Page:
A colleague of mine recently shared with me a story about one of his patients: A 45-year-old woman recently visited her optometrist after noticing her vision was unusually fuzzy and distorted at times. This had been going on for a while, but she hadn't seen an optometrist for years and wasn't concerned. When she sat down in the exam chair, she had no idea that her life was about to change.
Her optometrist immediately recognized the signs of macular degeneration, a disease that causes painless and irreversible vision loss. This was a devastating diagnosis, particularly because the woman's vision loss likely could have been prevented, or at the very least delayed, with an earlier diagnosis. An eye exam just one year earlier could have uncovered the problem, allowing for treatment to begin.
Unfortunately, this happens all the time. A recent survey commissioned by the Alberta Association of Optometrists revealed that nearly 40 per cent of Albertans surveyed do not have a regular optometrist. When patients bypass their annual eye exam, they don't understand that the consequences could last a lifetime. This oversight results in significant costs for individuals whose lives have been affected, while vision loss is also quickly becoming a major burden for taxpayers and the Alberta economy.
According to the Canadian National Institute for the Blind (CNIB), vision loss has the highest direct health care costs of any disease in Alberta - higher than the cost of diabetes, cancer and musculoskeletal diseases combined. A 2012 CNIB study estimated that by 2022, the cost of vision loss in Alberta could increase to $3.3 billion per year if no action is taken. Alberta taxpayers are on the hook to cover those costs, which in 2012, amounted to $646 per resident.
World Sight Day is an opportunity for organizations, optometrists and individuals across the globe to shine a spotlight on this issue. The International Agency for the Prevention of Blindness estimates that 285 million people worldwide are visually impaired. Shockingly, an overwhelming 80 per cent of those cases could have been prevented or treated.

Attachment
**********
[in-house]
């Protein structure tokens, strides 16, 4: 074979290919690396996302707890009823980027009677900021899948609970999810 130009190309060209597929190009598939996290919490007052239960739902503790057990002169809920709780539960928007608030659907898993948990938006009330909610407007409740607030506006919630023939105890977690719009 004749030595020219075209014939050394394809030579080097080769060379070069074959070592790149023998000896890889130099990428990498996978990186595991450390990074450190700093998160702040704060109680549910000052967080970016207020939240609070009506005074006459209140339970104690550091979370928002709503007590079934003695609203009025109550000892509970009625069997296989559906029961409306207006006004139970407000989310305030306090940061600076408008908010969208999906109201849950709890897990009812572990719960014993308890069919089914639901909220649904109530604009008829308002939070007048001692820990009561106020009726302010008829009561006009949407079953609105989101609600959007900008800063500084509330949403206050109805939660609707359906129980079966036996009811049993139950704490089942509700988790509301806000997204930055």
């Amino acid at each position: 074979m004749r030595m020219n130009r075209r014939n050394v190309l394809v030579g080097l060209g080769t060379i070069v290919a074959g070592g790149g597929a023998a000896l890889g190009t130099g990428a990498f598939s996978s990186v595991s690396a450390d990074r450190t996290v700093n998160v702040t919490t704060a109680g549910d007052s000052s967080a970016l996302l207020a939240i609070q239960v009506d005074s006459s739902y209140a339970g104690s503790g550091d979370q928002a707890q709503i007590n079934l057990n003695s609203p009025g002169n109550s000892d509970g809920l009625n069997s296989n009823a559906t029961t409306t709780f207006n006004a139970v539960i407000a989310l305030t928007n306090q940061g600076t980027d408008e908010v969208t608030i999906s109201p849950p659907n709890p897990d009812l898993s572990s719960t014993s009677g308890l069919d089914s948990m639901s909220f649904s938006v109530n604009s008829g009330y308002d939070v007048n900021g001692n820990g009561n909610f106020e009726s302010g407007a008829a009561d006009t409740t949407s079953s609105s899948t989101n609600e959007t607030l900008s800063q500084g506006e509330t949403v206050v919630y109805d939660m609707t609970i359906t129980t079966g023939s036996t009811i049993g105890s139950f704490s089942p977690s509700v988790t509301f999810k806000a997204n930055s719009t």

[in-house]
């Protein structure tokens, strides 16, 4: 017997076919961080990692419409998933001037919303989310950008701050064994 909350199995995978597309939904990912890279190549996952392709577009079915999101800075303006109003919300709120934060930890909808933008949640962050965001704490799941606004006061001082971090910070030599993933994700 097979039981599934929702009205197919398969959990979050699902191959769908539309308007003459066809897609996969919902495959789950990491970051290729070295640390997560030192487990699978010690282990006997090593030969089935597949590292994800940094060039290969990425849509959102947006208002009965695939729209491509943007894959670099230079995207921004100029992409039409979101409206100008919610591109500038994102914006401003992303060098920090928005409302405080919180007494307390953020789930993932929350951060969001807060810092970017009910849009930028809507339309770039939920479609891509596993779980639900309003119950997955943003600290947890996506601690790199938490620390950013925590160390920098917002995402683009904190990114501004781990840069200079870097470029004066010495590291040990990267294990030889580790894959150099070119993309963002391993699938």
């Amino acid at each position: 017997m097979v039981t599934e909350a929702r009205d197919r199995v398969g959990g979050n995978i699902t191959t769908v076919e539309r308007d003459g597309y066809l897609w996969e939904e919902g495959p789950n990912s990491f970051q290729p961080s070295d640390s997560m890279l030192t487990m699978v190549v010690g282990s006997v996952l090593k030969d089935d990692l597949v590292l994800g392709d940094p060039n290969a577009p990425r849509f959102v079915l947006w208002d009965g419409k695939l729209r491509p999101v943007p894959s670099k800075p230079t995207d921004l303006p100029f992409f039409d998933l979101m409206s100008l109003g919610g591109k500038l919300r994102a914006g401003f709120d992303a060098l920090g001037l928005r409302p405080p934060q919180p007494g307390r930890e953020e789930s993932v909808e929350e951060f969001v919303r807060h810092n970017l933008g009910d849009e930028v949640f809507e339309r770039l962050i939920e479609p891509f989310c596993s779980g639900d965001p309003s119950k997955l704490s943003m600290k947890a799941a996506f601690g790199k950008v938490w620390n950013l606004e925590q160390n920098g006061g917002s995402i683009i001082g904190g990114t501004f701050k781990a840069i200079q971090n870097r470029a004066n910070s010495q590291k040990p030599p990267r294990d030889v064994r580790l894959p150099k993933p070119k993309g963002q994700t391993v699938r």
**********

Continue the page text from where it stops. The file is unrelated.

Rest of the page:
Those numbers could be drastically reduced if individuals followed a few basic steps. First, living a healthy and active lifestyle goes a long way towards minimizing the chances of losing vision. Not smoking, exercising regularly, eating a healthy and balanced diet, and wearing UV-protective sunglasses are all actions that can help preserve vision.
Second, it's important to visit a doctor of optometry on a regular basis for comprehensive eye exams. This could not only save your sight -- it could also help save your life. Along with symptomless eye diseases, many underlying health conditions are often first detected through an eye exam, ranging from diabetes and high blood pressure to certain forms of cancer.
Third, be sure that you are getting a comprehensive eye exam performed by an optometrist, rather than a basic vision or sight test. Vision and sight tests are limited and can't be used to diagnose a health or vision problem. In fact, studies have shown that 43 per cent of children with vision problems are able to pass vision screening tests performed in schools.
The Alberta Association of Optometrists recommends children have their first eye exam between six and nine months, another between the ages of two and five and every year after that. Healthy adults should see an optometrist at least every two years, and seniors should have annual eye exams. In Alberta, annual eye exams are covered for children up to age 18 and seniors 65 and older. Visits to an optometrist for eye-related emergencies or treatments are covered for everyone in the province.
The reality is, most people only book an eye exam when their vision deteriorates. Good vision does not necessarily equate to healthy eyes, because many problems show no symptoms at all. The woman with macular degeneration waited to see an optometrist until it was too late. Don't make that mistake -- make regular comprehensive eye exams a priority and protect one of your greatest assets - your sight.
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